Individuals who complete higher education can help end the national nursing shortage
According to a report by the Texas Center for Nursing Workforce Studies, in 2009 the state was lacking about 20,000 nursing professionals. By 2020, the center estimates that about 71,000 nurses will be needed to end the state nursing shortage.
An increasing demand for registered nurses (RNs) is a growing issue on a national level as well. According to the Bureau of Labor Statistics (BLS), employment opportunities for these professionals is expected to rise by about 22 percent through 2018.
The growth of the nursing industry will be driven largely by new technology, which allows healthcare professions to treat and prevent a growing number of problems. Additionally, as the baby boom generation gets older, the larger senior citizen population will require care by nurses, the BLS reports.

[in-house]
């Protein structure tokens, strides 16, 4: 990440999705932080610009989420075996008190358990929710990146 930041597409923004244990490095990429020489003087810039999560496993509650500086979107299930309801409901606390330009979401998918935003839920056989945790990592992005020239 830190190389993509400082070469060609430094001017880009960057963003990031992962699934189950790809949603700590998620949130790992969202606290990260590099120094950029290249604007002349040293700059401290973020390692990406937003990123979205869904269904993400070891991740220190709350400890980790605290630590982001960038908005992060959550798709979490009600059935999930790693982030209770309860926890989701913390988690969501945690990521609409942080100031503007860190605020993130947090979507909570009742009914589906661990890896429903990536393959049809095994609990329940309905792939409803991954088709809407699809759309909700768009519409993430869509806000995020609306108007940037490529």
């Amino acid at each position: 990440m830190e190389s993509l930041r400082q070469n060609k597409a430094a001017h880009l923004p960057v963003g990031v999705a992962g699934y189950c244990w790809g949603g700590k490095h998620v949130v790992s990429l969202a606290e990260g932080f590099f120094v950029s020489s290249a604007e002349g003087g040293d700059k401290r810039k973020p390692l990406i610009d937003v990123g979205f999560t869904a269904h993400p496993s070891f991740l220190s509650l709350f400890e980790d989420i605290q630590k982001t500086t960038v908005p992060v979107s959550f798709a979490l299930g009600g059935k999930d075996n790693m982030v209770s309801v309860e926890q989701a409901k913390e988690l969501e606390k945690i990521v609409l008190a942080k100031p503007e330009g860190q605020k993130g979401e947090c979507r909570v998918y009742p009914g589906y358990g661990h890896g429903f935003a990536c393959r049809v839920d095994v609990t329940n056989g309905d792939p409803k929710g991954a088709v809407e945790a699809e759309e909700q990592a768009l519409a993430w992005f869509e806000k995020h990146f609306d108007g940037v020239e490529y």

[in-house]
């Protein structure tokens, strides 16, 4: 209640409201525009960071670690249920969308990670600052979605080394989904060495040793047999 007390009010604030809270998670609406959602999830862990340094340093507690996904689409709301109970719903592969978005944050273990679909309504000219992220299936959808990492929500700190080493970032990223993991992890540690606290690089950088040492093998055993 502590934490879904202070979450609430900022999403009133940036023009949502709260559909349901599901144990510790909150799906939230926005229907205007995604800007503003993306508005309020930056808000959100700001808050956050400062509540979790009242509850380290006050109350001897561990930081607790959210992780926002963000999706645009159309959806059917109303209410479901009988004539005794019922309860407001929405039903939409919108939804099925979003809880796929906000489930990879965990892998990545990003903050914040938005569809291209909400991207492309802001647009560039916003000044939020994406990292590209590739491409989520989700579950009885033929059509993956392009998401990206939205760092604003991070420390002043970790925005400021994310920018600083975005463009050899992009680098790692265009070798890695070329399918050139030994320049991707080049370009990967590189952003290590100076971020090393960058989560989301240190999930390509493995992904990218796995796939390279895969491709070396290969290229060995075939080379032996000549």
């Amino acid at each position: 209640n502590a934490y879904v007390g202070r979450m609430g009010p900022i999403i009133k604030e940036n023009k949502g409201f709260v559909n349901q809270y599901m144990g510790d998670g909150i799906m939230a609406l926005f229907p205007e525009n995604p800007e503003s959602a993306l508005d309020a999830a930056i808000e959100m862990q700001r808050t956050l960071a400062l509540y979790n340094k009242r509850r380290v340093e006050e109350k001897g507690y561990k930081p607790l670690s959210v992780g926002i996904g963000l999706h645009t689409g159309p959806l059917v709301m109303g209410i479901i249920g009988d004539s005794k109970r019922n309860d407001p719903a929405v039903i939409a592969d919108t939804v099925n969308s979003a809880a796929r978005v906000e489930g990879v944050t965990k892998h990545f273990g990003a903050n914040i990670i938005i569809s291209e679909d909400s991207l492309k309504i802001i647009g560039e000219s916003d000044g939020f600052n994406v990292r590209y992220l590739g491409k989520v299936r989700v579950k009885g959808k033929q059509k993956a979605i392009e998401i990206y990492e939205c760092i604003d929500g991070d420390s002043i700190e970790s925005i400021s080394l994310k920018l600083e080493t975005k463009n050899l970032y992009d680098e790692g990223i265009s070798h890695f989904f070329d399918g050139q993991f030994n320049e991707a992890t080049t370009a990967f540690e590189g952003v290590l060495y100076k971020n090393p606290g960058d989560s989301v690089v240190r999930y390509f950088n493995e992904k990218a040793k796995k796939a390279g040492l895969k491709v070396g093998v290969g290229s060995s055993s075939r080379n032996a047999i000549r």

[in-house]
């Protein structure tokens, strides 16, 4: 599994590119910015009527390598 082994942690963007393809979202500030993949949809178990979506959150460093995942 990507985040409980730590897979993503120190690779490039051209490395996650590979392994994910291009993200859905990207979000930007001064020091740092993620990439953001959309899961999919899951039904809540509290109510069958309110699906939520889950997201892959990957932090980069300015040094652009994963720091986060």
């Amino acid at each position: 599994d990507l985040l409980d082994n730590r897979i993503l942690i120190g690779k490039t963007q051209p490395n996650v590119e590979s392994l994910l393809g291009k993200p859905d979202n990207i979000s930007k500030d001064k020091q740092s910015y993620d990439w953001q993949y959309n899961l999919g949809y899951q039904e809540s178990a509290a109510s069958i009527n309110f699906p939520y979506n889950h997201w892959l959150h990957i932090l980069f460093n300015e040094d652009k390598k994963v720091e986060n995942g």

Individuals who want to become a registered nurse can do so by either earning diplomas from a registered nursing program or earning associate's or bachelor's degrees in the field. Typically, bachelor's degree programs take about four years to complete, while associate's programs last for two years. A diploma course of study can take about three years to finish, according to the BLS.